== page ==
A recent study published in the journal JAMA Network Open reveals that the excess death toll observed during the initial period of coronavirus disease 2019 (COVID-19) pandemic in New York City is comparable to that observed during the peak of the H1N1 influenza pandemic in 1918.
The 1918 influenza pandemic caused by the H1N1 virus was the most severe pandemic experienced by humanity in modern history. The lethal spread of the H1N1 virus had claimed up to 50 million lives globally, including 675,000 in the United States.
The current study comparing the death tolls between the 1918 influenza pandemic and recent COVID-19 pandemic revealed that the absolute increase in mortality over baseline, which was described by the scientists as excess mortality, during 1918 influenza pandemic was higher, but comparable to that occurred during initial periods of COVID-19 pandemic in New York City. According to the World Health Organization, so far, the COVID-19 pandemic has claimed over 762,000 lives globally, including 168,334 in the United States.
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For the comparison, the scientists relied on the all-cause mortality data obtained from the Centers for Disease Control and Prevention (1914-1918), the New York City Department of Health and Mental Hygiene (2020), and the US Census Bureau (2017-2020). The study was conducted according to the guidelines for reporting observational studies (the Strengthening the Reporting of Observational Studies in Epidemiology).
With all analyses in hand, the scientists found that the total number of deaths from all causes was 31,589 among 5,500,000 people in New York City during the peak of the influenza pandemic. This gives rise to an incident rate of 287.17 deaths/100,000 person-months. Person-months is a measure of death rate in a population during a specific time frame.
Similarly, during the initial period of COVID-19 pandemic, the total number of deaths from all causes was 33,465 among 8,280,000 people in New York City, giving rise to an incident rate of 202.08 deaths/100,000 person-months. Taken together, the current study findings showed that the overall mortality rate during the influenza pandemic was higher, but comparable to that observed during COVID-19 pandemic in New York City.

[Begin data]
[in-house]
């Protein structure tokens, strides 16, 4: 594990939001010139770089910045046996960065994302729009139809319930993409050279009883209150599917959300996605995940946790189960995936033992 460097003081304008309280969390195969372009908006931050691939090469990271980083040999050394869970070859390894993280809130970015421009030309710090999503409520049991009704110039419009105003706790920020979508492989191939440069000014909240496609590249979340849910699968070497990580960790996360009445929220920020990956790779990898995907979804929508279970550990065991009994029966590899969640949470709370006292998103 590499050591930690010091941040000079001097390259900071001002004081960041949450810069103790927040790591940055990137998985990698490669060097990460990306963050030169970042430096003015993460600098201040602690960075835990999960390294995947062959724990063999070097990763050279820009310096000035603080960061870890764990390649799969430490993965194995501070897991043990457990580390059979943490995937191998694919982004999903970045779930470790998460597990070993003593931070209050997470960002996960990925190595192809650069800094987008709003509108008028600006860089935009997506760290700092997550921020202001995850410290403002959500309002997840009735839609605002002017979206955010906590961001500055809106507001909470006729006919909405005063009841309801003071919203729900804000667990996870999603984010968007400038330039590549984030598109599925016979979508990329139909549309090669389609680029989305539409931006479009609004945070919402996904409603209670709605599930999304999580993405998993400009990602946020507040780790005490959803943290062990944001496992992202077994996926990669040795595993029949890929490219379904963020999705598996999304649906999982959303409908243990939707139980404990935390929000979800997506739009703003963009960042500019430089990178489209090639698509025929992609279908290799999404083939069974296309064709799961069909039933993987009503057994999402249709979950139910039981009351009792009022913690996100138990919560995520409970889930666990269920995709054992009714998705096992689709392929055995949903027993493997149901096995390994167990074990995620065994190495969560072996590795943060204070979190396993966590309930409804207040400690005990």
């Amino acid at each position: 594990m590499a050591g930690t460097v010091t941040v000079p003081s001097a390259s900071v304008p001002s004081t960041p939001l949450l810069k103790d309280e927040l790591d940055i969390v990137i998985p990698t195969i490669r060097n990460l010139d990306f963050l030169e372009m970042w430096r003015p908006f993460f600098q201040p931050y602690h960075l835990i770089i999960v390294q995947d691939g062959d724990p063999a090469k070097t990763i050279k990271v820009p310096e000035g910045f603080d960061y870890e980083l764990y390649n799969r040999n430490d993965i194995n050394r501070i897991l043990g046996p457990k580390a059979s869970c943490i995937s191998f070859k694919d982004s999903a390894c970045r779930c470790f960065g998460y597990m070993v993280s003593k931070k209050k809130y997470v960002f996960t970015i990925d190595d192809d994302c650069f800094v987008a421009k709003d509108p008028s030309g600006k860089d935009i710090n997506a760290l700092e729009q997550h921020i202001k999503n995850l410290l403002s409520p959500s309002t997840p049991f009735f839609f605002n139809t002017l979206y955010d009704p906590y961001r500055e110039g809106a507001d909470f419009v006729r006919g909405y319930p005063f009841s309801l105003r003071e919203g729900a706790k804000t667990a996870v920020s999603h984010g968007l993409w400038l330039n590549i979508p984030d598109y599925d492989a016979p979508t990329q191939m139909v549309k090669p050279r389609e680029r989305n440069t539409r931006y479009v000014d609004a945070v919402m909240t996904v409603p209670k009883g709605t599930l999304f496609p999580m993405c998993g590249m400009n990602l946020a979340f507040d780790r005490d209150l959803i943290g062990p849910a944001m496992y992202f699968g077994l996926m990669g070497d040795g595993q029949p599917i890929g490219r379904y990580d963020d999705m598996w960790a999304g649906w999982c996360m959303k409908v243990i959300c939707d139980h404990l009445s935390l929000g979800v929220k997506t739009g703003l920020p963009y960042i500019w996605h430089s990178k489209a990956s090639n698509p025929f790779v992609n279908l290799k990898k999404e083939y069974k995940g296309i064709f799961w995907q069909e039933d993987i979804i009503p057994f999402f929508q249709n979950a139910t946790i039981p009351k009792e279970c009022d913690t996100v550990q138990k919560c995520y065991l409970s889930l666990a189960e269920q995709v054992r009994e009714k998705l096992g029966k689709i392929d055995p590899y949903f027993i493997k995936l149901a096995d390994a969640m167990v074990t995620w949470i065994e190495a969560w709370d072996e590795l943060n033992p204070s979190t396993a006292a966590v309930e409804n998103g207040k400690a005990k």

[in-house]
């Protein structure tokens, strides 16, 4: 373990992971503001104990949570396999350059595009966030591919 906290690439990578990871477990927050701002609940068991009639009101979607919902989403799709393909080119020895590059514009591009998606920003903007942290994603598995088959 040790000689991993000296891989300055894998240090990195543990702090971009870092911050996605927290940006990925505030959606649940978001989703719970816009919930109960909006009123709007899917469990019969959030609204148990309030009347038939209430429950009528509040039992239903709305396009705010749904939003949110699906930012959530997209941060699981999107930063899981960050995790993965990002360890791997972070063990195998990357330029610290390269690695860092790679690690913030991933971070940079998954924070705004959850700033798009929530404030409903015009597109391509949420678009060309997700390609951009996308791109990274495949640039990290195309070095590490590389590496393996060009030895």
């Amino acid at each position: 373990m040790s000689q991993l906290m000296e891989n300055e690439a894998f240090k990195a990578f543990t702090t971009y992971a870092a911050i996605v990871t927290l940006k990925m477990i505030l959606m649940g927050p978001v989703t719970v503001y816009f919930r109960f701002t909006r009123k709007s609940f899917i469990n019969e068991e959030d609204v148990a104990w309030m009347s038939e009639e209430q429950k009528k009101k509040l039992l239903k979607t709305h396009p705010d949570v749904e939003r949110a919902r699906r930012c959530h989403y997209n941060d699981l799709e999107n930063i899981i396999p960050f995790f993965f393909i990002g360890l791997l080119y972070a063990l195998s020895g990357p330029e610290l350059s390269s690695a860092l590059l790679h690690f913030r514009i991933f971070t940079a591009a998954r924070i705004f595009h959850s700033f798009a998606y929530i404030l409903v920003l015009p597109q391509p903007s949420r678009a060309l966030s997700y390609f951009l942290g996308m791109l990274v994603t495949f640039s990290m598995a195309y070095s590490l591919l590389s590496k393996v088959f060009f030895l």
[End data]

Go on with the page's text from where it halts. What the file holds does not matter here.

However, because of the advancement in medical science, public health and safety, and improvement in hygienic measures, the baseline death rate (the total number of deaths that would be expected in a given year without pandemic) from 2017-2019 was almost 50% lower than that observed during 1914-1917. Thus, by considering the significantly lower baseline death rate in recent years, the scientists believed that the excess mortality (deaths above baseline) due to the COVID-19 pandemic was actually significantly higher than that observed during the influenza pandemic.
The scientists, however, mentioned in the published article that they couldn't compare the native pathogenicity of H1N1 influenza virus and severe acute respiratory syndrome coronavirus 2 (SARS-CoV-2); thus, it cannot be estimated that how many lives were saved during COVID-19 pandemic because of the accessibility to advanced medical interventions, such as standard resuscitation, artificial ventilation, oxygen supplementation, extracorporeal membrane oxygenation, and kidney transplantation therapy.
The scientists believe that in the absence of improved medical facilities, COVID-19 related death tolls would have been at least equal to or higher than the death tolls related to the influenza pandemic. This observation supports the recent polling data demonstrating that a substantial number of people in the United States believe the shutdown was not very successful in reducing the spread of infection, and also, the shutdown was lifted too hurriedly in many states. This is probably the reason behind an ever-increasing curve of new COVID-19 cases and death tolls in the United States.
According to the scientists, the current study findings can be of significant importance for government officials and the public in terms of visualizing the real magnitude and impact of this pandemic situation, which can subsequently influence the policy makers to come up with more practical solutions to break the chain of infection and prevent the possible exhaustion of life-saving resources in recent future.
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- Faust JS. 2020. Comparison of Estimated Excess Deaths in New York City During the COVID-19 and 1918 Influenza Pandemics. JAMA Network Open. https://jamanetwork.com/journals/jamanetworkopen/fullarticle/2769236?utm_source=For_The_Media